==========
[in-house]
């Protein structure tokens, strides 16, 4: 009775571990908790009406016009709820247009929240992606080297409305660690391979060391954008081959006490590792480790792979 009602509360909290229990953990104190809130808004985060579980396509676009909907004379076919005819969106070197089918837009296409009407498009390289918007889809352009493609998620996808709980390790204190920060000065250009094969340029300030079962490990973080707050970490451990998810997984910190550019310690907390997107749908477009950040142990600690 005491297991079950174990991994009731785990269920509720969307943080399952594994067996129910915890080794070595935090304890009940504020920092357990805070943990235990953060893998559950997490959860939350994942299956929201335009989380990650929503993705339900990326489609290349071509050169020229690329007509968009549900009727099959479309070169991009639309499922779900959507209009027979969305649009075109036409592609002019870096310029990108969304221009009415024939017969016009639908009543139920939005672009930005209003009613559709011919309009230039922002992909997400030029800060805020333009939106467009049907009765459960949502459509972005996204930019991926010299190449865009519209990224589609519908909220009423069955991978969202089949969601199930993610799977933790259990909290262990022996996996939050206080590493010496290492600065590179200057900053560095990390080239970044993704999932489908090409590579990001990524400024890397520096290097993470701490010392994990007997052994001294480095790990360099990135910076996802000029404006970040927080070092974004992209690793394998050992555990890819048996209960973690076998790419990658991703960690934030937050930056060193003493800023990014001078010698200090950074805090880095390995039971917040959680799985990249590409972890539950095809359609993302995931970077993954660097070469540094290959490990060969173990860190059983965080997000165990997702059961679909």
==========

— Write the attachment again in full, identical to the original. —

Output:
[in-house]
């Protein structure tokens, strides 16, 4: 009775571990908790009406016009709820247009929240992606080297409305660690391979060391954008081959006490590792480790792979 009602509360909290229990953990104190809130808004985060579980396509676009909907004379076919005819969106070197089918837009296409009407498009390289918007889809352009493609998620996808709980390790204190920060000065250009094969340029300030079962490990973080707050970490451990998810997984910190550019310690907390997107749908477009950040142990600690 005491297991079950174990991994009731785990269920509720969307943080399952594994067996129910915890080794070595935090304890009940504020920092357990805070943990235990953060893998559950997490959860939350994942299956929201335009989380990650929503993705339900990326489609290349071509050169020229690329007509968009549900009727099959479309070169991009639309499922779900959507209009027979969305649009075109036409592609002019870096310029990108969304221009009415024939017969016009639908009543139920939005672009930005209003009613559709011919309009230039922002992909997400030029800060805020333009939106467009049907009765459960949502459509972005996204930019991926010299190449865009519209990224589609519908909220009423069955991978969202089949969601199930993610799977933790259990909290262990022996996996939050206080590493010496290492600065590179200057900053560095990390080239970044993704999932489908090409590579990001990524400024890397520096290097993470701490010392994990007997052994001294480095790990360099990135910076996802000029404006970040927080070092974004992209690793394998050992555990890819048996209960973690076998790419990658991703960690934030937050930056060193003493800023990014001078010698200090950074805090880095390995039971917040959680799985990249590409972890539950095809359609993302995931970077993954660097070469540094290959490990060969173990860190059983965080997000165990997702059961679909």